Elephant migrations in Africa

August 19th 2016  |   Botswana, Conservation Safaris, Kenya, Wildlife Safaris, Countries, Experiences, Miscellaneous, Namibia, Tanzania, Zimbabwe  |  by   Francis Naumann
Parade of elephants in file at Elephant Watch Camp, Samburu, Kenya

Elephants are some of Africa’s greatest migrants, and for centuries they have been known to move vast distances between favoured sources of seasonal food and water. Many of the continent’s largest escarpments and mountains have been mapped by elephants over the millennia, and their ancient pathways have often been used for human roads. Motorists could rely on the fact that elephants would invariably find the easiest route to the top of any obstruction.

Nowadays elephants’ ranges are a bit more limited. They cannot roam as freely as they did even 50 years ago due to population and fences, but there are several places where you can witness their wanderings.

Elephant migrations in Kenya

In Samburu in Kenya’s north, the elephants come and go all year, although families with very young calves tend not to move far. Numerous older bulls range as far as the forests on Mount Kenya and the remote and undisturbed mountains of the Mathews and Ndoto ranges.

Elephants in river sunset Save The Elephants @ste_kenya Elephant Watch Camp Samburu Kenya

Elephants crossing the river at sunset, Samburu, Kenya, Save The Elephants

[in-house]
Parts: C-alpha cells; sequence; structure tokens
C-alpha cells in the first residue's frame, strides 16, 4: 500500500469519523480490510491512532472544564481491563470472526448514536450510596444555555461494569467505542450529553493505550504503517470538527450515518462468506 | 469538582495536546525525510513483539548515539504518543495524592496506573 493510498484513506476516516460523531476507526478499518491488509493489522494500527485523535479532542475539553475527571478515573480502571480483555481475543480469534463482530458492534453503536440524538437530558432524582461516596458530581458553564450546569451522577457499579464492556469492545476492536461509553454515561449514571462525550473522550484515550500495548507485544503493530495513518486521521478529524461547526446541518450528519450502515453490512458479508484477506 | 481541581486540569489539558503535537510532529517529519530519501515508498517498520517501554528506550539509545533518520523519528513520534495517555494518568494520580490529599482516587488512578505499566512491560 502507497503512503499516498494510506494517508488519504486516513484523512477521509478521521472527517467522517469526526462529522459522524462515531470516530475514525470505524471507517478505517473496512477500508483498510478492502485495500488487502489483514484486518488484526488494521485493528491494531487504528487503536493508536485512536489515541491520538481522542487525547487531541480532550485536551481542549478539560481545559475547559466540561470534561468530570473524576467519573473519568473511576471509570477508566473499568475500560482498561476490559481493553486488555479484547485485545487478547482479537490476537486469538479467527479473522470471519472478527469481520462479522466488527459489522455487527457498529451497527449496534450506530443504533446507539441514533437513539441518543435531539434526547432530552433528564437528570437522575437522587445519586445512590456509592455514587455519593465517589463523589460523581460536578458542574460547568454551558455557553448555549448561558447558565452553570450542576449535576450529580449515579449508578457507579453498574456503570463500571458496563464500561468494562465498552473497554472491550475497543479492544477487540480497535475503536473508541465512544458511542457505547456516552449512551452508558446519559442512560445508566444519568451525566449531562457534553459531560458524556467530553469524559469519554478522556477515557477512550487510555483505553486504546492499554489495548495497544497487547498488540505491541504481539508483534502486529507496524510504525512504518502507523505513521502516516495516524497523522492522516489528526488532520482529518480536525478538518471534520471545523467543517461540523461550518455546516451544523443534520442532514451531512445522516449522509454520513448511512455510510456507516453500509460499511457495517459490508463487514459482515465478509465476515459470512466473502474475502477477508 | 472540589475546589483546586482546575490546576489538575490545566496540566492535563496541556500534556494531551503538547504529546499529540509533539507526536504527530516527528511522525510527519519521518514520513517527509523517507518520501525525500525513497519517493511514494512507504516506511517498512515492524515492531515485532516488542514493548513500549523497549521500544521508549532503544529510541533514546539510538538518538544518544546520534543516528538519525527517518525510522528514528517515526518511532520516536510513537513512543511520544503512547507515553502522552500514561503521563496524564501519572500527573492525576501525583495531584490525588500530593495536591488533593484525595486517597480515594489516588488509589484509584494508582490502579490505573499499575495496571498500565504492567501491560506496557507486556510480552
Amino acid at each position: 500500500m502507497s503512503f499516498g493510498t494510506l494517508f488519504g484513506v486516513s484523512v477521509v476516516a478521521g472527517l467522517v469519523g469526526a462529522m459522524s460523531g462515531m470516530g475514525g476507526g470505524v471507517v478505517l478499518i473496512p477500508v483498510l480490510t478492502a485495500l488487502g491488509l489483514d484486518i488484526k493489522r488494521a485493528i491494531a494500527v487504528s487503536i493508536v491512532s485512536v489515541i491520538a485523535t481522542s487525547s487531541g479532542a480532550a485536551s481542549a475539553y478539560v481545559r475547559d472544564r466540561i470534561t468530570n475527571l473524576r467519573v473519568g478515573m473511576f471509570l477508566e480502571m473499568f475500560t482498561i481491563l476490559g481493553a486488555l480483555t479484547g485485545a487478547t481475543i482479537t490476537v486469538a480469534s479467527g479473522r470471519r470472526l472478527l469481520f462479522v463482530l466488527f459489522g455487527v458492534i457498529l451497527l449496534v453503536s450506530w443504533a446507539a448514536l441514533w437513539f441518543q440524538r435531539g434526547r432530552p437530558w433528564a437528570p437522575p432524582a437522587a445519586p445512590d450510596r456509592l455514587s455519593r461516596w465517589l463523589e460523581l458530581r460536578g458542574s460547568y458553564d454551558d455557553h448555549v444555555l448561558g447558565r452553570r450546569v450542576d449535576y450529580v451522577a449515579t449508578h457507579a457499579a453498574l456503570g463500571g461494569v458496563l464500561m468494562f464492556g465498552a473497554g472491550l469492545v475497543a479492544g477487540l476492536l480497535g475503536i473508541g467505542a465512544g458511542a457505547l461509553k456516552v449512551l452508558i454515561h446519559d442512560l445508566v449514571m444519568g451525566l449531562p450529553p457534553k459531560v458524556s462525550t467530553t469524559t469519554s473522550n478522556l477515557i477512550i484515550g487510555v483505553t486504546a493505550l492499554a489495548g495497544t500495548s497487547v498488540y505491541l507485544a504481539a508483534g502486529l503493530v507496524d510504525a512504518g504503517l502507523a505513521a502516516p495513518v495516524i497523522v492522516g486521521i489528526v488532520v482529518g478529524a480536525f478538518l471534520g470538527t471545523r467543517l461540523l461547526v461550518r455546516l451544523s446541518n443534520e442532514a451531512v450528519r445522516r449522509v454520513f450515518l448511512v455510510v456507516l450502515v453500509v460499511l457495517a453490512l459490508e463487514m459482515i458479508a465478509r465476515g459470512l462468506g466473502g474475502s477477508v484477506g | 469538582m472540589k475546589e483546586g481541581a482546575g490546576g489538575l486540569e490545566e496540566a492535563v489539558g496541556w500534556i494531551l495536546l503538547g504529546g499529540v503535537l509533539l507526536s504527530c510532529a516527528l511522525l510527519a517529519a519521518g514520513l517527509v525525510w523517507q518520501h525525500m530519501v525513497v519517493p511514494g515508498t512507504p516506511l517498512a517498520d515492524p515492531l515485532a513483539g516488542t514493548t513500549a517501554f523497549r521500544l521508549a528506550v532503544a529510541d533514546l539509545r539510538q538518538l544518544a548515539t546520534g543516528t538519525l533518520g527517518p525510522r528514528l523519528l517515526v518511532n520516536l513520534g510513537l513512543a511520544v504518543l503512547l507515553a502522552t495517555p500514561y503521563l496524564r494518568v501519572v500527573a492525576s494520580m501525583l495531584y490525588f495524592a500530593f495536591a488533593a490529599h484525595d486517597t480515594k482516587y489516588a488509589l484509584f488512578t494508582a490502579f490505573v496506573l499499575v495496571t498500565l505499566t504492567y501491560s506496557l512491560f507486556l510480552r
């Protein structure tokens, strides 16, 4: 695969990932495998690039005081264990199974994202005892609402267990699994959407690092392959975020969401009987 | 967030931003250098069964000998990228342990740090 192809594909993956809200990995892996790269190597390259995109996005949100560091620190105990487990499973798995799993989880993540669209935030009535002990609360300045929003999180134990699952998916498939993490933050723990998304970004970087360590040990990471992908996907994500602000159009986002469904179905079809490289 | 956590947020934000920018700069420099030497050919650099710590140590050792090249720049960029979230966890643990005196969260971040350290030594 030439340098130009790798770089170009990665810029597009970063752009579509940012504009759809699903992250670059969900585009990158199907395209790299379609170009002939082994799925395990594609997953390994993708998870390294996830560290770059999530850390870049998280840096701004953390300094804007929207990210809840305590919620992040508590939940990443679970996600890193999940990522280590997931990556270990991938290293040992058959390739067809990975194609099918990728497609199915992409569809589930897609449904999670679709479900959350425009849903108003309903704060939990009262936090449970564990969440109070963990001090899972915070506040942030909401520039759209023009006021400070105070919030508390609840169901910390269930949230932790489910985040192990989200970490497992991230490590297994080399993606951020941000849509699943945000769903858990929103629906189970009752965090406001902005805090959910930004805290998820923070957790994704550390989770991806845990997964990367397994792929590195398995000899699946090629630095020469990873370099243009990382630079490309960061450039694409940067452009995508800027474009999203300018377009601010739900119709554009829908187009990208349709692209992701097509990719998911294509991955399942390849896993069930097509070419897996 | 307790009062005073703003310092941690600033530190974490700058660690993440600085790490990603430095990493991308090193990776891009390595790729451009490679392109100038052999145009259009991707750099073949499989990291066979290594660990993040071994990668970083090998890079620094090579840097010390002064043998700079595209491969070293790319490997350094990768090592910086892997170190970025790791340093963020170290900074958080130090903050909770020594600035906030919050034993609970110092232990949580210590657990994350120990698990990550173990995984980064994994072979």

When it gets very dry the elephants tend to return to the Ewaso Ngiro River, which flows through Samburu. Those who head for Mt Kenya do not have such a problem with water and tend to just return for breeding.


Rustic decor in the Elephant Watch Camp bedroom, Samburu, Kenya

Nearby Elephant Watch Camp, home of the Douglas-Hamilton clan and Saba Douglas-Hamilton herself, is a terrific camp to stay in this area to experience elephant interaction.

Elephant migrations in Tanzania

Tarangire National Park in Tanzania has a good year round supply of water, even late in the dry season, something unusual in this part of East Africa. The water attracts elephant from across the Masai Steppe and as far afield as Amboseli in Kenya, some 100 miles away.

They congregate in the acacia woodlands surrounding the extensive swamps along the course of the Tarangire River, taking advantage of the good sources of food and water on offer. Once the rains begin in November, their need for space and fresh food supplies drives them to leave the park, and dissipate across the Masai Steppe once more.

Tanzania - Kuro Tarangire Suite interior @NomadTanzania 600 400

Lounge and safari bar, Kuro Tarangire, Tarangire, Tanzania, Nomad Tanzania


Safari dawn at Kuro Tarangire, Tarangire, Tanzania, Nomad Tanzania


Luxury safari suite bedroom at Oliver’s Camp, Tarangire, Tanzania, Asilia Africa

Oliver’s Camp and Kuro Tarangire are both near to the watercourse and as such provide excellent elephant viewing.

Elephant migrations in Zimbabwe and northern Botswana

Elephants and sable antelope Hwange Zimbabwe Mark Butcher wildlifephotographyafrica com

Elephants and sable, Hwange, Zimbabwe, image Mark Butcher Imvelo Lodges

The elephant population in Zimbabwe and northern Botswana is one of the largest extant anywhere, numbering more than 100,000, and there is a gentle migration between the arid Hwange National Park in Zimbabwe, and the Chobe River in Botswana. It’s a gradual drift of animals rather than a mass migration, with bulls always on the move and family groups searching for food and water when the land dries out.

Family safaris children guide elephant Somalisa Camp Hwange Zimbabwe @africanbushcamps

Children learning on a family safari, Somalisa Camp, Hwange, Zimbabwe, African Bush Camps

Somalisa Camp Hwange Zimbabwe Lunge interior @africanbushcamps 600 400